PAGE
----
Symptoms of illness are not inevitably tied to an underlying disease --rather, many organisms, including humans, adapt their symptom expression to suit their needs. That's the finding of Arizona State University's Leonid Tiokhin, whose research appears in the Quarterly Review of Biology.
Tiokhin, an anthropology doctoral candidate in the School of Human Evolution and Social Change, uses evolutionary theory to understand human behavior and psychology, and is especially interested in the evolution of communication. His article, "Do Symptoms of Illness Serve Signaling Functions? (Hint: Yes)," argues that changing symptom expression to alter others' behavior can be beneficial in several different ways. For example, feigning or exaggerating symptoms of illness can cause an individual to receive extra aid and social support from others, or can prevent unwanted others from interacting with them.
Alternatively, suppressing symptoms of illness can prevent exploitation by those who prey on the weak, as well as prevent avoidance by potential mates. In some cases, it can even benefit organisms to self-induce illness, actually causing pathology, if the costs they pay to do so are outweighed by the social benefits.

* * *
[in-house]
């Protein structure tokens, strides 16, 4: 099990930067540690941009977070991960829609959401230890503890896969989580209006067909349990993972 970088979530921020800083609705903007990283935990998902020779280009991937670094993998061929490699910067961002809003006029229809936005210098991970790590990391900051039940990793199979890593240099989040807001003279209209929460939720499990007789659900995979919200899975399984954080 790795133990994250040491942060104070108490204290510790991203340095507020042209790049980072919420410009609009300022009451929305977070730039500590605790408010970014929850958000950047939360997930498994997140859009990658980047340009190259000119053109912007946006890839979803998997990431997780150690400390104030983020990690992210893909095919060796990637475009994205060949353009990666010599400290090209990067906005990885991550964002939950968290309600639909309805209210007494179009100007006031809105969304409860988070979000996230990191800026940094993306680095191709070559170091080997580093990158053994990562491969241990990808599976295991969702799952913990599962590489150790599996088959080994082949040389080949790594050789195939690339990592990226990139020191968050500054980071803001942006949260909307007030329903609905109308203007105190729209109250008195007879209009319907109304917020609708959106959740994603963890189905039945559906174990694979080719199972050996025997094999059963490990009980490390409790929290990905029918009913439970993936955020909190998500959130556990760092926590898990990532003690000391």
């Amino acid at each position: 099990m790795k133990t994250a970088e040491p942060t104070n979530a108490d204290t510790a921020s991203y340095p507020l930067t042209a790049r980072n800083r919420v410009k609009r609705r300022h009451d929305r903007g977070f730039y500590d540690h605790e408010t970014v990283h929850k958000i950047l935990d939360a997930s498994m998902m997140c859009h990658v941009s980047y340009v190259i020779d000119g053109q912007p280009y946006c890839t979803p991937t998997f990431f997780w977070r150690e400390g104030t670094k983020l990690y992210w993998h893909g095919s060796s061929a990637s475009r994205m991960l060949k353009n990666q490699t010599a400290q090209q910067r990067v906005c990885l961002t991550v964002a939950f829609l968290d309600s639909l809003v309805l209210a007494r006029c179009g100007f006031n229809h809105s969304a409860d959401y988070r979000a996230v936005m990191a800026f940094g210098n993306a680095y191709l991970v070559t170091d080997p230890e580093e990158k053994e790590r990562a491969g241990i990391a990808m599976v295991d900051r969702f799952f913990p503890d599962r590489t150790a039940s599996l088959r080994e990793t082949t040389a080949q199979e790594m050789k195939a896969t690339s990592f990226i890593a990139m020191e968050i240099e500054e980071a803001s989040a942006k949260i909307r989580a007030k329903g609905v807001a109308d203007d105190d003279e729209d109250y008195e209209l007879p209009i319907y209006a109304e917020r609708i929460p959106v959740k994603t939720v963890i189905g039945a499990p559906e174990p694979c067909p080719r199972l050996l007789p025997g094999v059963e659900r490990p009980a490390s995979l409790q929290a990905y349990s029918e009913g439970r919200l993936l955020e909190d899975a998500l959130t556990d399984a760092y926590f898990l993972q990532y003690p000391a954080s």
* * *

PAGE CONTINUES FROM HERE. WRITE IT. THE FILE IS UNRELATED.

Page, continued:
Tiokhin's key contribution is his development of a comprehensive conceptual framework for understanding how, when and why symptoms have signaling functions. In doing so, he suggests that signaling theory can shed light on some longstanding puzzles in the medical field, such as how symptoms can exist without disease and why symptom severity fluctuates in different contexts.